Here are the two reasons you should insist your kids not read comic books. Wink. Wink.
An item in the news today underscores why this is vitally important advice for all moms and dads.
Before we get to that news event, here are the two reasons why you need to set a firm foot down with your kids:
If you tell your children not to read comics, that they are bad for them, that superheroes aren’t real, that they are a waste of money and time, that your offspring need to spend their time more productively, like maybe reading the Bible or doing their homework, you can be virtually guaranteed that they will, drumroll please:
And this bit of reverse psychology is exactly what you are aiming for. First of all, they will be learning to read. Secondly, as they accumulate and secretly hoard their comic book collection, they will unknowingly be building their retirement savings.
Here’s that news item, this from the Associated Press:
DALLAS — A single page of artwork from a 1984 Spider-Man comic book sold at auction Thursday for a record $3.36 million.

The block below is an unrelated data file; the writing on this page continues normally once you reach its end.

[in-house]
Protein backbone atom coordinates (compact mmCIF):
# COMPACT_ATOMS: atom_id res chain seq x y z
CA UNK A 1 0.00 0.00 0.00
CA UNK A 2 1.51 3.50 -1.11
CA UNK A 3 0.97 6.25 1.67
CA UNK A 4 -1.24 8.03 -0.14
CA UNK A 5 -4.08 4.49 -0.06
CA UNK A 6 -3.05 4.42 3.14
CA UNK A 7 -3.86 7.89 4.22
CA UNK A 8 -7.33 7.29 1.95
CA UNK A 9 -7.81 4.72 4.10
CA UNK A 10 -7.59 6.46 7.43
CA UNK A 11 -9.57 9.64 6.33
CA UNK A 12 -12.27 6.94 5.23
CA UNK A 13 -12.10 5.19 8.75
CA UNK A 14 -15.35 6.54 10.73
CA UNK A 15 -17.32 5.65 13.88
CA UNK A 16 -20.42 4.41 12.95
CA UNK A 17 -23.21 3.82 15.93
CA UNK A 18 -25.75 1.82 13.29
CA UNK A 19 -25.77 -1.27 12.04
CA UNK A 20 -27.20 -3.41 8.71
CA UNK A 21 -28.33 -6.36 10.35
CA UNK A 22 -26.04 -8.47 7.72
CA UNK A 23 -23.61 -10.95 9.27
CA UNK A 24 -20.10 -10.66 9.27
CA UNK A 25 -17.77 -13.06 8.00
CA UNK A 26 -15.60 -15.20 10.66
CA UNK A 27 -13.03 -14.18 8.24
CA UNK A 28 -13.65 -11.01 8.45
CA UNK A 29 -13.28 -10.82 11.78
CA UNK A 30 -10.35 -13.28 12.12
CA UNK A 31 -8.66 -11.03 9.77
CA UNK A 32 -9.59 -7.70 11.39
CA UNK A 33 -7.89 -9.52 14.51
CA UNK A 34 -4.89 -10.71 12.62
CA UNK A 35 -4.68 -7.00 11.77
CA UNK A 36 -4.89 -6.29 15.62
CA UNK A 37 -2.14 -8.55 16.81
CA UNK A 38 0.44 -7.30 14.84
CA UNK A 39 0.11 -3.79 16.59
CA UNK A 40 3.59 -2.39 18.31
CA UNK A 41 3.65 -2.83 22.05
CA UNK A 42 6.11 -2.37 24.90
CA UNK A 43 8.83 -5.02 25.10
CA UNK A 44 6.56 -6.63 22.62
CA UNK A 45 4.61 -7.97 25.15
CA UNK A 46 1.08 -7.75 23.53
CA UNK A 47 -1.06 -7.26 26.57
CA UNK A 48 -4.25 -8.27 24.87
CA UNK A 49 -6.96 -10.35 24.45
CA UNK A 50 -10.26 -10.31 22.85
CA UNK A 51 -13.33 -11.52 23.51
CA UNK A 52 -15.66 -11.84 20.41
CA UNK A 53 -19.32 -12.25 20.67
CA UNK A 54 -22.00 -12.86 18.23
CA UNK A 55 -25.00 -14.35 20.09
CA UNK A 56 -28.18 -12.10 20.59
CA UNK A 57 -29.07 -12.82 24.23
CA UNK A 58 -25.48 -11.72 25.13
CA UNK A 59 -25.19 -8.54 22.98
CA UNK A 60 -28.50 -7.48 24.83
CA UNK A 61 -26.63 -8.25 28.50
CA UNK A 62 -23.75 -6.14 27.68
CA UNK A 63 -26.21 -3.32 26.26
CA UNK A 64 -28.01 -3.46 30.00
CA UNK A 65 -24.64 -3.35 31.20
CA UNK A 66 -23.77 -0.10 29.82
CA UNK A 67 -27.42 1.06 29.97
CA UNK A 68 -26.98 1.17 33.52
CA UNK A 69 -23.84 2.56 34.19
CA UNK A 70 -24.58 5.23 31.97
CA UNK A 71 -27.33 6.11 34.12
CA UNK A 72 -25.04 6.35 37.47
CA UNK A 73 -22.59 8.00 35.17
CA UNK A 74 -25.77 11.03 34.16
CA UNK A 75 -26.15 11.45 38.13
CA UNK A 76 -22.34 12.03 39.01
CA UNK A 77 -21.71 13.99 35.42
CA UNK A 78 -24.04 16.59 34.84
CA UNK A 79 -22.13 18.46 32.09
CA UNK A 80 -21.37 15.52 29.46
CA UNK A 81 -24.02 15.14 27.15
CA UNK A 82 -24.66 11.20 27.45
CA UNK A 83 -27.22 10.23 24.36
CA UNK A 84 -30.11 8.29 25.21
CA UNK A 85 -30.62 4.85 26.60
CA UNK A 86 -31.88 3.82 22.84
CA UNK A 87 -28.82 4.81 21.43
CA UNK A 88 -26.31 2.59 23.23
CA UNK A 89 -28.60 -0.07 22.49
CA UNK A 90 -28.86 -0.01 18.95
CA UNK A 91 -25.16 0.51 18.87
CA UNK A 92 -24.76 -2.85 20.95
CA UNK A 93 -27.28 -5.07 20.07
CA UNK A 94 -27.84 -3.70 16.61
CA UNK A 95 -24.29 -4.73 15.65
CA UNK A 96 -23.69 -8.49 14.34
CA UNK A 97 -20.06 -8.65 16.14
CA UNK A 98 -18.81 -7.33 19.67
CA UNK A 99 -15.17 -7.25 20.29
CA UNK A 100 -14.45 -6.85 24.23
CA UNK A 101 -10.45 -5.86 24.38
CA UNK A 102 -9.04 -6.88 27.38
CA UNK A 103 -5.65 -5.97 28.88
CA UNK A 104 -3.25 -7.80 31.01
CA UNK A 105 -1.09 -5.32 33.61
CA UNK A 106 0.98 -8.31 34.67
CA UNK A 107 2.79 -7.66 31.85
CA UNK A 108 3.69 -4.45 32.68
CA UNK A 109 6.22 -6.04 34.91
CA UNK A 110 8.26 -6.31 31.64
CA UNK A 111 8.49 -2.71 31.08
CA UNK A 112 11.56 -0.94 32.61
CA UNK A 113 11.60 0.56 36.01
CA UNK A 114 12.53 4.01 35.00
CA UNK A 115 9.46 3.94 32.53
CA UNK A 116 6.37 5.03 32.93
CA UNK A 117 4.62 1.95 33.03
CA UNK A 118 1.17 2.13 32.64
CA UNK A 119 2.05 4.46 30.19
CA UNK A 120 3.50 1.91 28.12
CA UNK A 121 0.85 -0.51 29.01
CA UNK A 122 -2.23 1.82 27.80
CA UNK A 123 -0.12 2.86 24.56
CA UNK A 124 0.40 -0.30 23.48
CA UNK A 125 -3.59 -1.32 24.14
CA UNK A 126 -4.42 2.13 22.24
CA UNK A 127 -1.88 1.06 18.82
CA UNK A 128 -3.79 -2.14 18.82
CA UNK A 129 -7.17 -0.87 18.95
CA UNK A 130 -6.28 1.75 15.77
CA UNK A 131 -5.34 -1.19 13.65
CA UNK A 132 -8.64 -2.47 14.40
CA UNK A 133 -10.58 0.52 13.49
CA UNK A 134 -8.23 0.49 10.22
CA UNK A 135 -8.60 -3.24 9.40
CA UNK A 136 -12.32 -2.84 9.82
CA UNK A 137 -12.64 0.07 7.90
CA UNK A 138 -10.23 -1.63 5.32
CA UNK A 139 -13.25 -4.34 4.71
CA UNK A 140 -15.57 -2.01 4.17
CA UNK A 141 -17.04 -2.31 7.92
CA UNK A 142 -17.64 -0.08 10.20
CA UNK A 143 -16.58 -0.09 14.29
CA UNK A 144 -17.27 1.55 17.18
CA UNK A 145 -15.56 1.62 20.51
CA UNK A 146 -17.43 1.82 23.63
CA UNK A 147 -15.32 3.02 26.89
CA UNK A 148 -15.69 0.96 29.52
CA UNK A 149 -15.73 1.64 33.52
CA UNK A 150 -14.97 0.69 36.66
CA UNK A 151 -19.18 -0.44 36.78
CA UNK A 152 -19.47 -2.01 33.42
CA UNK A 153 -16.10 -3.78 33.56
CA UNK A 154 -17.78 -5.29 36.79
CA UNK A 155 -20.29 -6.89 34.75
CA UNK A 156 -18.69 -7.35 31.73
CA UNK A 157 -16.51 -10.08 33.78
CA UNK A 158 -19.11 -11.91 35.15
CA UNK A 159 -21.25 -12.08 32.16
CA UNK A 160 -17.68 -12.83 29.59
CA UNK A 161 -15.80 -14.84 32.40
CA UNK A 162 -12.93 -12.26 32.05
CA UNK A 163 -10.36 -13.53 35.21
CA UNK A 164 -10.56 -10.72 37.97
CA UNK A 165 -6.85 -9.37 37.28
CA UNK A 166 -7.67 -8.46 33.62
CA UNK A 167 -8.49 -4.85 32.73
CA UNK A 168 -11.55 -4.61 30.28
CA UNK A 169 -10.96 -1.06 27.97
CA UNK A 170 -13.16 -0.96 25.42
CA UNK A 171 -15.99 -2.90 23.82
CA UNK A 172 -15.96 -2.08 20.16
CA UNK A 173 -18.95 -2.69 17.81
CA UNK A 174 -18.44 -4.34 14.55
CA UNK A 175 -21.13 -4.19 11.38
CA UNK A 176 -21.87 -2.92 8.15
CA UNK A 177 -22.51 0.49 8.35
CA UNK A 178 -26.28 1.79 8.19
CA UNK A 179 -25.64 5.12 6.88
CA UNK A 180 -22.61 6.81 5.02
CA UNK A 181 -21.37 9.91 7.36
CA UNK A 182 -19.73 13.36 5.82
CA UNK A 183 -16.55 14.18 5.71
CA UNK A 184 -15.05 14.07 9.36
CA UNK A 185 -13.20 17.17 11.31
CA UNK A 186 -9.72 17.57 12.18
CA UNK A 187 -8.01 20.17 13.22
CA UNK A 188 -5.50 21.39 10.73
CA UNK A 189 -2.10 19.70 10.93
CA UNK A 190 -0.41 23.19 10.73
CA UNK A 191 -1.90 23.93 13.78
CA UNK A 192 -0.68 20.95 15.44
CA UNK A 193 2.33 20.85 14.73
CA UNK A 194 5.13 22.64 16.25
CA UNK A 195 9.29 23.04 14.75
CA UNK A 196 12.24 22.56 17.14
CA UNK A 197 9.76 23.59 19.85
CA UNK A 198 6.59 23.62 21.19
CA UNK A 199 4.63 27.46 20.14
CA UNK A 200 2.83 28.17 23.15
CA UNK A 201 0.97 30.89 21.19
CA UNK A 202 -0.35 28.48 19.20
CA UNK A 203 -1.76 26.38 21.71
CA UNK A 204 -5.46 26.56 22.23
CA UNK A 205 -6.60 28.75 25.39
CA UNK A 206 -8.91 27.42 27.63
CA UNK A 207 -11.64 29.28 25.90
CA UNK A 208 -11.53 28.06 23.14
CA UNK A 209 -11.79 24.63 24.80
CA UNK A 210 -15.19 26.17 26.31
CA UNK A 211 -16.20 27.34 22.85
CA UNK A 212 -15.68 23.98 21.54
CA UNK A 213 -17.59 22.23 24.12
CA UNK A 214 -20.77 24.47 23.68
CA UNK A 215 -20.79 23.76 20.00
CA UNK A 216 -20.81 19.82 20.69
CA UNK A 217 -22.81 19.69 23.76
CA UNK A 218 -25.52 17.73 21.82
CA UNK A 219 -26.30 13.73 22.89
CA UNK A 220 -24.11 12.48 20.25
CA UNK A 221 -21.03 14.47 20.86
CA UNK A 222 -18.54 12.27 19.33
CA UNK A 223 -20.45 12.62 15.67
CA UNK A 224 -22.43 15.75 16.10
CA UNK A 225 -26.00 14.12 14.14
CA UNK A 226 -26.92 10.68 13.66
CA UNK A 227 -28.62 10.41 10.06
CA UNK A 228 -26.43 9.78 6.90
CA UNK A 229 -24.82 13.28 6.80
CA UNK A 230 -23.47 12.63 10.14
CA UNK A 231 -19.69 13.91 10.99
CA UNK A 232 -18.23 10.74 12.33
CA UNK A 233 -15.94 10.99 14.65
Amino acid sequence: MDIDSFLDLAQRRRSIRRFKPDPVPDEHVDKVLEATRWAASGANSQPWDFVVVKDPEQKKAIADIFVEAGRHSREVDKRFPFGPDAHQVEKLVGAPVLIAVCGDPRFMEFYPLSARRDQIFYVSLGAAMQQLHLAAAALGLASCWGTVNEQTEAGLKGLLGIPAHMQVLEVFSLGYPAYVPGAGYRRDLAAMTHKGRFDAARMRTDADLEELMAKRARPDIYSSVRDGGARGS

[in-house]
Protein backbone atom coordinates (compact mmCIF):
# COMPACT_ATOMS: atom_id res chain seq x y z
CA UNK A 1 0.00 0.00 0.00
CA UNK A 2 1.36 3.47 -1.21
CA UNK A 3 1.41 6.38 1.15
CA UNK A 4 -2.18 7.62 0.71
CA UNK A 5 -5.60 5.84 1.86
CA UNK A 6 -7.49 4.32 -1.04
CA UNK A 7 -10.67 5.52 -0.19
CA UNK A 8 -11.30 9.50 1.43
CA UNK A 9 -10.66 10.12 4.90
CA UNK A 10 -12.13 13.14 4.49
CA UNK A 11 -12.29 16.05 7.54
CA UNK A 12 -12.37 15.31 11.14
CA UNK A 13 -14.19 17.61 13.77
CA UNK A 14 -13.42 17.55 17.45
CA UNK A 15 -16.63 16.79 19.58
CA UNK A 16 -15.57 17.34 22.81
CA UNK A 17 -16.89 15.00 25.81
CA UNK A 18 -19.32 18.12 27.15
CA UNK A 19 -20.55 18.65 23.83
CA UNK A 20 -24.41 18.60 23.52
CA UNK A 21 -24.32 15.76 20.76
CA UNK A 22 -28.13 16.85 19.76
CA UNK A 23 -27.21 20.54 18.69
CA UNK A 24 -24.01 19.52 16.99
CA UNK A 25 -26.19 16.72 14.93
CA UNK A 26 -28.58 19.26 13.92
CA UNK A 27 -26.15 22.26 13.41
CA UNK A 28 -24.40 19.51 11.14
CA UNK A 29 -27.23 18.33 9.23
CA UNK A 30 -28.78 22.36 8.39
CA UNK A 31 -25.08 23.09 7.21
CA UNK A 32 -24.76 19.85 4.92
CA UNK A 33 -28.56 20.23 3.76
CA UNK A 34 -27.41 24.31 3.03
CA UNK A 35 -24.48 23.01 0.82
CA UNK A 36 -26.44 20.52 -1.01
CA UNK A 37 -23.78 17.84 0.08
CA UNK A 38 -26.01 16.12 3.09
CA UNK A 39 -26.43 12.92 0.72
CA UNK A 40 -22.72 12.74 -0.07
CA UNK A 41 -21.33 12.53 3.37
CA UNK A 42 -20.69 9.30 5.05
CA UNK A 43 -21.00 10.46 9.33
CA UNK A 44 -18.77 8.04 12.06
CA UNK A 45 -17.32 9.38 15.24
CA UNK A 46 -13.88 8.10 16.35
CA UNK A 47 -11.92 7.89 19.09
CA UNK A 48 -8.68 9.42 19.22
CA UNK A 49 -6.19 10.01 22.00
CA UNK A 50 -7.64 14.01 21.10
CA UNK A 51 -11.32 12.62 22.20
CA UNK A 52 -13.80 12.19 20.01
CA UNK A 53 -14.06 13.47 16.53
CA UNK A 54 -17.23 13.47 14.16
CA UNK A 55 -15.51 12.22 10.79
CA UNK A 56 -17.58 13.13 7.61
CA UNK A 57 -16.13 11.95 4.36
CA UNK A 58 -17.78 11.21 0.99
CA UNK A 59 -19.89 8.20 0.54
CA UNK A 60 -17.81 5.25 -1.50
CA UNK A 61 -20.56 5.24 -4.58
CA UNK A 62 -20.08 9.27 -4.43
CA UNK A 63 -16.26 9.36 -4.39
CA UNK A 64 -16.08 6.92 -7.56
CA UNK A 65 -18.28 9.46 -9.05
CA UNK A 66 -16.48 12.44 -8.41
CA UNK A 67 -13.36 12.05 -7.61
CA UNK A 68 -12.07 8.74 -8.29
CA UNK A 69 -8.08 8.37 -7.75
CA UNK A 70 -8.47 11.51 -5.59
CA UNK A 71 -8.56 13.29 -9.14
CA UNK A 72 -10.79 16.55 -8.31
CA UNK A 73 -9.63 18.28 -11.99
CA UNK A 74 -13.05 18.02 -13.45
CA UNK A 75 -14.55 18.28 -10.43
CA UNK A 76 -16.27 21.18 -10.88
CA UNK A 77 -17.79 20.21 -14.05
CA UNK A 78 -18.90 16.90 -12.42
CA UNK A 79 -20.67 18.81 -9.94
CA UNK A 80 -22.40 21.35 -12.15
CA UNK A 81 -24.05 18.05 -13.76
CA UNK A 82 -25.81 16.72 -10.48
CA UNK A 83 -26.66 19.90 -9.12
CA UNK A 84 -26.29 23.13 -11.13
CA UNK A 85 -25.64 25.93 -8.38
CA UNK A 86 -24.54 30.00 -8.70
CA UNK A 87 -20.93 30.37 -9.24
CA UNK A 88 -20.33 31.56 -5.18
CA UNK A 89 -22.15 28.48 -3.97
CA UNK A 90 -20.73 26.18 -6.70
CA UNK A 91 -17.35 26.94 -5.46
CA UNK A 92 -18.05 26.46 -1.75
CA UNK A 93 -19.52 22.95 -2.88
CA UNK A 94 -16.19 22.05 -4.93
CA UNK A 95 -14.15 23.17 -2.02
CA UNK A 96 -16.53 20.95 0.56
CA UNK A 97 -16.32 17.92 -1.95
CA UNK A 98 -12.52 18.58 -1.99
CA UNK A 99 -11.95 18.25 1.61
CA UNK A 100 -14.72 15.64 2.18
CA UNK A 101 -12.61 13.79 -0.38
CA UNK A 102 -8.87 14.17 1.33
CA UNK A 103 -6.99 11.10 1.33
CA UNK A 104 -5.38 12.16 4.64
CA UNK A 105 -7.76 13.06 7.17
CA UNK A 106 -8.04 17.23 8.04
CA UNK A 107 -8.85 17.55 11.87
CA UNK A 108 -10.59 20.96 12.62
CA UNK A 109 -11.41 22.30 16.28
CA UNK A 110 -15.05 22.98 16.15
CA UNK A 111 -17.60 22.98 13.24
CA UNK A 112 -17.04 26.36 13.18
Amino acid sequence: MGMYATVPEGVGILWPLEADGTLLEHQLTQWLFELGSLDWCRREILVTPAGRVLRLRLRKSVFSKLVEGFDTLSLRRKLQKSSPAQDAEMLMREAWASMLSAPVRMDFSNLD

At that same four-day comics auction, Superman’s debut in Action Comics, one of the few copies known to still exist, sold for $3.18 million.
I used to think my parents were such a pain, the way they harrangued me about my comic book obsession (my faves were Green Lantern, Batman, and the Flash). But maybe that was all part of a devious plot on their part to encourage me to read.
Which explains the six-foot tall stack of comics in my closet. And it also explains how Mike Yokum and I basically skipped a chunk of seventh grade hiding out in the gym equipment locker reading comics while pretending we were organizing a science fair (it was a disaster—mostly because, well, we were reading comics and not actually doing any science).
Do I have a million-dollar issue buried somewhere in that collection? It would have to be a special issue, so it might be unlikely. But there’s no question that comics helped stimulate my interest in reading—and, ultimately, a career in writing.
Thanks, Mom. Thanks, Dad. Thanks Hal, Bruce, and Barry.